The role of a local advisor is to contribute to the work of the local advisory body in ensuring high standards of achievement for all children in Highnam Academy.
The three main responsibilities are:
- Setting the academy’s vision, ethos and strategic direction;
- Holding the headteacher to account for the educational performance of the academy and its pupils
- Ensuring the Christian Distinctiveness of the local academy is evident.
1. As part of the local advisory team, a local advisor is expected to:
- Contribute to the strategic discussions at governing body meetings which determine:
- the vision and ethos of the academy;
- clear and ambitious strategic priorities and targets for the academy;
- that all children, including those with special educational needs, have access to a broad and balanced curriculum;
- the academy’s budget, including the expenditure of the pupil premium allocation;
- the academy’s staffing structure and key staffing policies
- the principles to be used by academy leaders to set other academy policies
2. Hold the senior leaders to account by monitoring the academy’s performance; this includes:
- agreeing the outcomes from the academy self-evaluation and ensuring they are used to inform the priorities in the academy development plan;
- considering all relevant data and feedback provided on request by academy leaders and external sources on all aspects of academy performance;
- asking challenging questions of academy leaders;
- ensuring senior leaders have arranged for the required audits to be carried out and receiving the results of those audits;
- ensuring senior leaders have developed the required policies and procedures and the academy is operating effectively according to those policies;
- acting as a link local advisor on a specific issue, making relevant enquiries of the relevant staff, and reporting to the governing body on the progress on the relevant academy priority;
- listening to and reporting to the school’s stakeholders: pupils, parents, staff, and the wider community.
3. The local advisory board should ensure the academy staff have the resources and support they require to do their jobs well, including the necessary expertise on business management, external advice where necessary, effective appraisal and CPD (Continuing Professional Development), and suitable premises, and that the way in which those resources are used has impact.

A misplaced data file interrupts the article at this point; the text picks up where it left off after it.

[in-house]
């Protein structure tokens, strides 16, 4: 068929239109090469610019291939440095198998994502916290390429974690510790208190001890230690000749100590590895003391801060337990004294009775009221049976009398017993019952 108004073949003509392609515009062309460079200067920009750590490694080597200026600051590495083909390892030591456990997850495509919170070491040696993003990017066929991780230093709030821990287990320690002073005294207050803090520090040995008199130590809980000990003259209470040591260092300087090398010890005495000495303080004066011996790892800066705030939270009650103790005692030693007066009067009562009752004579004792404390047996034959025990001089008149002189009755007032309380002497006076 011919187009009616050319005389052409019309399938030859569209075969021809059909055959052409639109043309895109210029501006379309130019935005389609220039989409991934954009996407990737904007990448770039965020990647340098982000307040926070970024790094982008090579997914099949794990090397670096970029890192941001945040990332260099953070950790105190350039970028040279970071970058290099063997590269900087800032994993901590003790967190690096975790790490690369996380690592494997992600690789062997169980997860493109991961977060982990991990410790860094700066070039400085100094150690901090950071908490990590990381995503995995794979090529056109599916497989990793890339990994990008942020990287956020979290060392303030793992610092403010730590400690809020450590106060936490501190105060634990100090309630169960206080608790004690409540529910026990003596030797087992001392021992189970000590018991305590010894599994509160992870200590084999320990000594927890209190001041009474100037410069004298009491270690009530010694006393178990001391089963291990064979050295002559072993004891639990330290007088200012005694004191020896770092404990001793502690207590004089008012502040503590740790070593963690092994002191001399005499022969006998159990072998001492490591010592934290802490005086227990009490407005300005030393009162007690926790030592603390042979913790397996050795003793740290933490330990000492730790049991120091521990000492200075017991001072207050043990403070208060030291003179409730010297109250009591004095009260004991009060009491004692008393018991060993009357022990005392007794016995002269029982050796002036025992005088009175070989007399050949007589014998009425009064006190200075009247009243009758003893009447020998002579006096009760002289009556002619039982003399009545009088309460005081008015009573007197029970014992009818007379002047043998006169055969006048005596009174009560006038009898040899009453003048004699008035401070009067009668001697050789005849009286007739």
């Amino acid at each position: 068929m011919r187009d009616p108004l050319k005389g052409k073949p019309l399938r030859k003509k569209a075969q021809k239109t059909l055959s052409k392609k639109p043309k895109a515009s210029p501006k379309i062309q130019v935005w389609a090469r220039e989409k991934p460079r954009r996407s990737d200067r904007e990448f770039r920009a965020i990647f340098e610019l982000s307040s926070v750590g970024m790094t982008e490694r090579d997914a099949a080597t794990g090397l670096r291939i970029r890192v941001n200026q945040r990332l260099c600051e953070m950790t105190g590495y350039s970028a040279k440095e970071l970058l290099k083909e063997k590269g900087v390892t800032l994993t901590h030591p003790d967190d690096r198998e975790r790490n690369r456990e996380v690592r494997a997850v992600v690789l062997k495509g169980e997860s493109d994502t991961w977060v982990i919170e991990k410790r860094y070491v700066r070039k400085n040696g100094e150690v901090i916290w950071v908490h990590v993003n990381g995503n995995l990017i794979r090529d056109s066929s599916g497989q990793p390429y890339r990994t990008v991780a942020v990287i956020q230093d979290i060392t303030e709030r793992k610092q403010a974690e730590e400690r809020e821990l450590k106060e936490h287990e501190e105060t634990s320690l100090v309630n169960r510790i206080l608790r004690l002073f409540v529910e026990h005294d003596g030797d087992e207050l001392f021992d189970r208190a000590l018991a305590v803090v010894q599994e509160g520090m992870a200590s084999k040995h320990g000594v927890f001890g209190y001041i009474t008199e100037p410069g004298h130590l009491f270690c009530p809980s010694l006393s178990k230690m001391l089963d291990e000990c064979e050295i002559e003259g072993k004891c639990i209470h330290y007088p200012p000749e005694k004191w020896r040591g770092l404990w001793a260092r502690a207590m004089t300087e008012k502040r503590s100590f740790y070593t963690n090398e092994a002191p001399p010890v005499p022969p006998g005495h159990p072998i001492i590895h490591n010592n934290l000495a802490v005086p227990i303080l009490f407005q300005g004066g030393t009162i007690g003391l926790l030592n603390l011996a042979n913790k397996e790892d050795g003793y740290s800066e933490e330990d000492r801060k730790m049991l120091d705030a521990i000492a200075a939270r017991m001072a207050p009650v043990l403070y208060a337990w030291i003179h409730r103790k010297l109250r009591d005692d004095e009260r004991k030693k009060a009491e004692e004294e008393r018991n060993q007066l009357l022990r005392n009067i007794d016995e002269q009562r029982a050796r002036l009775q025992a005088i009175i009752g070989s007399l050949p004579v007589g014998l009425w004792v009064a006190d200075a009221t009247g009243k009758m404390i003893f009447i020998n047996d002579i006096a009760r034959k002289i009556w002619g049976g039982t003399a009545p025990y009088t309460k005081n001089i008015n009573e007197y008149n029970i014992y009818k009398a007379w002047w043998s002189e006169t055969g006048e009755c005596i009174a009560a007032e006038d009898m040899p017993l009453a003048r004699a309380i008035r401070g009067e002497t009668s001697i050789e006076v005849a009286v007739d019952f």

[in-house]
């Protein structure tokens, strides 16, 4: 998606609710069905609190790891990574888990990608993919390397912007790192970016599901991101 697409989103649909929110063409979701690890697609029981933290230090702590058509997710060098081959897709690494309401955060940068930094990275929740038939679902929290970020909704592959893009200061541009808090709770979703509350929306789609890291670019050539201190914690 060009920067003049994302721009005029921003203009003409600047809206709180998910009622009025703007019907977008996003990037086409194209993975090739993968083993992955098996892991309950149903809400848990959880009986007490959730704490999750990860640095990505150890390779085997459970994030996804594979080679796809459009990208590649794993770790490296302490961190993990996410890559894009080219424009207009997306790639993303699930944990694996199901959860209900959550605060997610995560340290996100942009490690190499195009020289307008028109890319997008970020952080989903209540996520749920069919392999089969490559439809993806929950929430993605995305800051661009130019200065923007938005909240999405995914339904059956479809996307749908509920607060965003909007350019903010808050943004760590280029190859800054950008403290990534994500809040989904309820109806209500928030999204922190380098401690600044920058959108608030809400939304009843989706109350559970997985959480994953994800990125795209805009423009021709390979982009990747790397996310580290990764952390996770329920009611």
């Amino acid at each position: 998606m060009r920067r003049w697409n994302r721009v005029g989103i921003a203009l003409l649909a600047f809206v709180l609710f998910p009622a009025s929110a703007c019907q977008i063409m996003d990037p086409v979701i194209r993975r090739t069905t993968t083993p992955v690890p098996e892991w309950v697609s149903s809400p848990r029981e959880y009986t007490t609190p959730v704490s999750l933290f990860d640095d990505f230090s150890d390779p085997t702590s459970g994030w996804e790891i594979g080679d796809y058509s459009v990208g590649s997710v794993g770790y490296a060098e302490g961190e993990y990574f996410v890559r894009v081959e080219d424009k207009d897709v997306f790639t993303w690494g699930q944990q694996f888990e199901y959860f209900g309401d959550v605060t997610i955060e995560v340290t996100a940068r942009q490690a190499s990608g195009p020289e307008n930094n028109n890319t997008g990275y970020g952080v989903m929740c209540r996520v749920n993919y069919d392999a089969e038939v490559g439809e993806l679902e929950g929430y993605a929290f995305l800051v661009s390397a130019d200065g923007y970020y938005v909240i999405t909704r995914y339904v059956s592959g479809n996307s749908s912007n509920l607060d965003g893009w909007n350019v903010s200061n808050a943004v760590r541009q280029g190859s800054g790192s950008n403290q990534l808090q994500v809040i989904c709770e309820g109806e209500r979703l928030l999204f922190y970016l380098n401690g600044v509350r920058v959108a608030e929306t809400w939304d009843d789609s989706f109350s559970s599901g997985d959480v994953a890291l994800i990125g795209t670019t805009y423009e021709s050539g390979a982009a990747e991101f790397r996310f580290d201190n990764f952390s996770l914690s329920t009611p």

4. When required, serve on panels of local advisors to:
- appoint the headteacher and other senior leaders;
- appraise the headteacher;
- set the headteacher’s pay and agree the pay recommendations for other staff;
- hear the second stage of staff grievances and disciplinary matters;
- hear appeals about pupil exclusions.
The role of a local advisor is largely a thinking and questioning role, not a doing role.
A local advisor does NOT
- Write academy policies;
- Undertake audits of any sort – whether financial or health & safety - even if the governor has the relevant professional experience;
- Spend much time with the pupils of the academy
- Fundraise – this is the role of the PTA – the local advisory board should consider income streams and the potential for income generation, but not carry out fundraising tasks
- Undertake classroom observations to make judgements on the quality of teaching – the local advisory board monitors the quality of teaching in the academy by requiring data from the senior staff and from external sources;
- Do the job of the academy staff – if there is not enough capacity within the paid staff team to carry out the necessary tasks, the local advisors need to consider and rectify this.
In order to perform this role well, a local advisor is expected to:
- get to know the academy, including by visits occasionally during academy hours, and gain a good understanding of the academy’s strengths and weaknesses;
- attend induction training and regular training and development events;
- attend meetings (full governing body meetings and committee meetings) and read all the papers before the meeting;
- act in the best interest of all the pupils of the academy;
- behave in a professional manner, as set down in the governing body’s code of conduct, including acting in strict confidence.
Under usual circumstances, a Highnam local advisor can expect to spend between 10 and 20 days a year on advisory responsibilities; the top end of this commitment, which equates to about half a day per week in term time, is most relevant to the chair and others with key roles, such as chairs of committees. For an inexperienced local advisor, the commitment will be nearer 10 days a year. However, there may be periods when the time commitment may increase, for example when recruiting a headteacher.
Under Section 50 of the Employment Rights Act 1996, if you are employed, then you are entitled to ‘reasonable time off’ to undertake public duties; this includes academy governance. ‘Reasonable time off’ is not defined in law, and governors need to negotiate with their employer for time off.
Expenses: Local Advisors may receive out of pocket expenses incurred as a result of fulfilling their role as an advisor including incidental expenses, such as travel and childcare, but not loss of earnings.